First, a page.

If you live in the Cayo District, you're probably used to the sight and scent of smoke hanging in the air. The fire season began on February 15th, and thanks to the fuel load left behind by Hurricane Lisa, fires have been raging particularly in the Central Belize area. And while those fires have threatened - and in some cases even destroyed homes and properties, the smoke has been carried by the wind to the western district.

But the fires aren't igniting themselves, and most of the time they are set illegally. And once they get out of control, it severely affects the air quality.

Today, Courtney Menzies spoke with the Chief Forest Officer about this ongoing problem. Here is her story.

Central America is on fire - this screenshot shows all the fires that have burned in the region over the past week alone.

And in the country specifically, it's the Belize and Cayo District that are burning most intensely .

This is the sight that San Ignacio residents woke up to this morning - heavy smoke hanging in the air.

But it's not just them, the entire west has been smothered, particularly over the past two months. The Chief Forest Officer told us the reason for the smog today:

Wilbur Sabido, Chief Forest Officer
"What we've seen over the past three months is that Cayo District really comes in second in terms of the number of fires. Belize District is the culprit in terms of the majority of the fires over the past three months being generated there. And so what is happening is that as a result of the fires, the smoke that is generated because of the easterly to westerly winds. We see the smoke actually coming over the Belize District but actually settling in the Cayo District, more specifically in the San Ignacio/Santa Elena area."

But not only is the smoke choking the Cayo residents, the wildfires are destroying crops as well.

Wilbur Sabido, Chief Forest Officer
"The first being the smoke of course which has multiple health impacts especially for individuals that suffer from respiratory illnesses, asthma especially, they have problem breathing. The second really is the threat of the fire to property and the livelihood of individuals as well. We have many complaints from individuals, farmers really, whose crops are actually being affected. In the south especially, over the past couple days received a report where a wildfire was burning through cacao plantations in the south. Up north, in the Maya forest corridor we have seen fires actually razing through the savannah and affecting the habitat that wildlife depend on."

It's one of the most active fire seasons Belize has seen in recent years, made even worse by Hurricane Lisa. And with over 2,000 fires reported last month alone, Sabido says this year's statistics have tripled, and there's only so much they can handle Sith limited resources.

Wilbur Sabido, Chief Forest Officer
"Based on the data that we are able to collect and we rely really on NASA and our colleagues in Mexico who have a system that can basically provide the data of an early fire alert system and based out of that we've seen that in April for instance, just throughout the country we have seen 2,500 incidences of fire where last year we saw reported 962. And as we go down in March we see a similar sort of statistic where this year it's three times that."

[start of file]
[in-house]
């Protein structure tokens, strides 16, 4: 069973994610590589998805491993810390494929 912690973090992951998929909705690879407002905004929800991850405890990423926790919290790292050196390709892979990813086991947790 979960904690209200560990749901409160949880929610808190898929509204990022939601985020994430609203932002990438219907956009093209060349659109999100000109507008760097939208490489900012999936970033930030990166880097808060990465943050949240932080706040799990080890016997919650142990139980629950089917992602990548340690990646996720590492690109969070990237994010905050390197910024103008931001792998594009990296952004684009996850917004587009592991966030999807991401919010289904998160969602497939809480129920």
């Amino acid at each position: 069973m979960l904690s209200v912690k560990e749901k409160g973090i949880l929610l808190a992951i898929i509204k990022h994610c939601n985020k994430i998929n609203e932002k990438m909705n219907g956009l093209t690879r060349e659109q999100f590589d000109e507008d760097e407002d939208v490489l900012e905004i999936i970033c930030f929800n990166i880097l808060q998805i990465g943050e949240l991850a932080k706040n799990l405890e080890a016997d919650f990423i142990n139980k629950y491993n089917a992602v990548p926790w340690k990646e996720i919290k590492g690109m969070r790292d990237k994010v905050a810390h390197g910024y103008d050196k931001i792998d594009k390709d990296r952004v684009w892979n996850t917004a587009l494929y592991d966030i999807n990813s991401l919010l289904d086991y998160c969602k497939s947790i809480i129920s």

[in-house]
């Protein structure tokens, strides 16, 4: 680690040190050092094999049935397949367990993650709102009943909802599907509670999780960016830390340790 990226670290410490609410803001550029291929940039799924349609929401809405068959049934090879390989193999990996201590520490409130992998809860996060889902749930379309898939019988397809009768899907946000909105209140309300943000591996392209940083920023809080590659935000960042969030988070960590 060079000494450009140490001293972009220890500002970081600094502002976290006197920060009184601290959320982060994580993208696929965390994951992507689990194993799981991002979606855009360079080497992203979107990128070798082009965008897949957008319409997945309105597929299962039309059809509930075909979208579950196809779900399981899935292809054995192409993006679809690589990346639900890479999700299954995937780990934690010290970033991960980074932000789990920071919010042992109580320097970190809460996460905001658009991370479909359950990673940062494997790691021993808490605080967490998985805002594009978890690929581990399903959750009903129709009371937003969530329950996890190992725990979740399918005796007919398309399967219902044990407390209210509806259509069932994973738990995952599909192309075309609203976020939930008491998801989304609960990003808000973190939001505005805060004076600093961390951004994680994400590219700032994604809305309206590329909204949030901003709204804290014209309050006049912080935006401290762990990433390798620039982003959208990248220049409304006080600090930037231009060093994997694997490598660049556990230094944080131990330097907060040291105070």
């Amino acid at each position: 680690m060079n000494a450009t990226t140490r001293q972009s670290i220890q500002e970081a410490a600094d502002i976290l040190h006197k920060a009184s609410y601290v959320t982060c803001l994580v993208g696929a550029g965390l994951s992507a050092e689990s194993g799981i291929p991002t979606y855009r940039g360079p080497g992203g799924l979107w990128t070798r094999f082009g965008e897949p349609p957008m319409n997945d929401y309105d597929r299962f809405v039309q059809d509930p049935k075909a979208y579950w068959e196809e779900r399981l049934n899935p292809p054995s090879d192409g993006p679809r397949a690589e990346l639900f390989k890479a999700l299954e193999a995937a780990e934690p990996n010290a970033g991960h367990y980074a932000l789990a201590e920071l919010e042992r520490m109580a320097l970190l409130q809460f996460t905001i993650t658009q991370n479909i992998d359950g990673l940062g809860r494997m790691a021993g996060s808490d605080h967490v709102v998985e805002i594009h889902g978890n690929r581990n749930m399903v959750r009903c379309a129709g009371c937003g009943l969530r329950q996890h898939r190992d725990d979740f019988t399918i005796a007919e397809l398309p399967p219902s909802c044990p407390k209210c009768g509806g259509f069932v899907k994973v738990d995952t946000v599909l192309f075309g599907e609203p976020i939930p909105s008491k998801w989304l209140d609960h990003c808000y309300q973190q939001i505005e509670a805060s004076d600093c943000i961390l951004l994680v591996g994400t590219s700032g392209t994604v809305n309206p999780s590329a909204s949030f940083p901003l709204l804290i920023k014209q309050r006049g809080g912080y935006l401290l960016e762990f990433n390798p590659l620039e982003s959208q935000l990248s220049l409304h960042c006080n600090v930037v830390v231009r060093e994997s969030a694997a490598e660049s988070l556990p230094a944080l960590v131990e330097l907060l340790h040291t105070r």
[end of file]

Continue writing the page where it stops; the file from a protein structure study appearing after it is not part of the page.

"Right now for instance our Forest Department and FCD the NGO conservation group are actually fighting a fire in Vaca and we had to prioritize in terms of which fire we'll fight because we've identified over ten different fires scattered throughout the Vaca and so it's that process of prioritizing which fire is of greatest threat, in that particular instance the ecosystem and the ecosystem health, that is where we focused our efforts."

But what's causing these fires? The majority of them are intentionally set, either by farmers, hunters, or just those who want to be mischievous. The problem is that most of the fires are set illegally - either during the hottest part of the day, or without a permit - and they blaze out of control.

So now, the Forest Department is pleading to the public to be more mindful - and to report anyone who isn't.

Wilbur Sabido, Chief Forest Officer
"I think that indeed what we need to look at is if we catch anyone, we penalize them, and to also have the public report on individuals we see setting fires because at the end because the possibility of a wildfire that is intentionally set getting away in terms of being uncontrollable, it affects everyone."

"If again you're in the rural area and you do need to burn to clear around your property because either of mosquitos, snakes, or whatever it is you need to, you can burn, but do it in the evening when the fires burns low, it's not too hot, it's less windy and so the risk of the fire getting away and affecting your neighbor is much less."

But for the everyday person, Sabido said there's not much else they can do to prevent being smoked out inside their own homes as the fire season continues to rage.

And today, the Forest Department sent out a press release with reminders for setting fires, particularly for farmers that must burn for agricultural purposes. Some of the tips include consulting with the Ministry of Agriculture before setting fires, installing fire lines at least six feet wide around fields, keeping sufficient water and manpower to control and contain the burns, and using a seven day weather forecast to plan.

Additionally, farmers are reminded not to burn during the hottest part of the day and not to leave fires unattended.

For other residents, they should dispose of cigarette butts and glass bottles in adequate places, ensure that campfires are completely extinguished, and to not set fires to garbage disposal sites.

Channel 7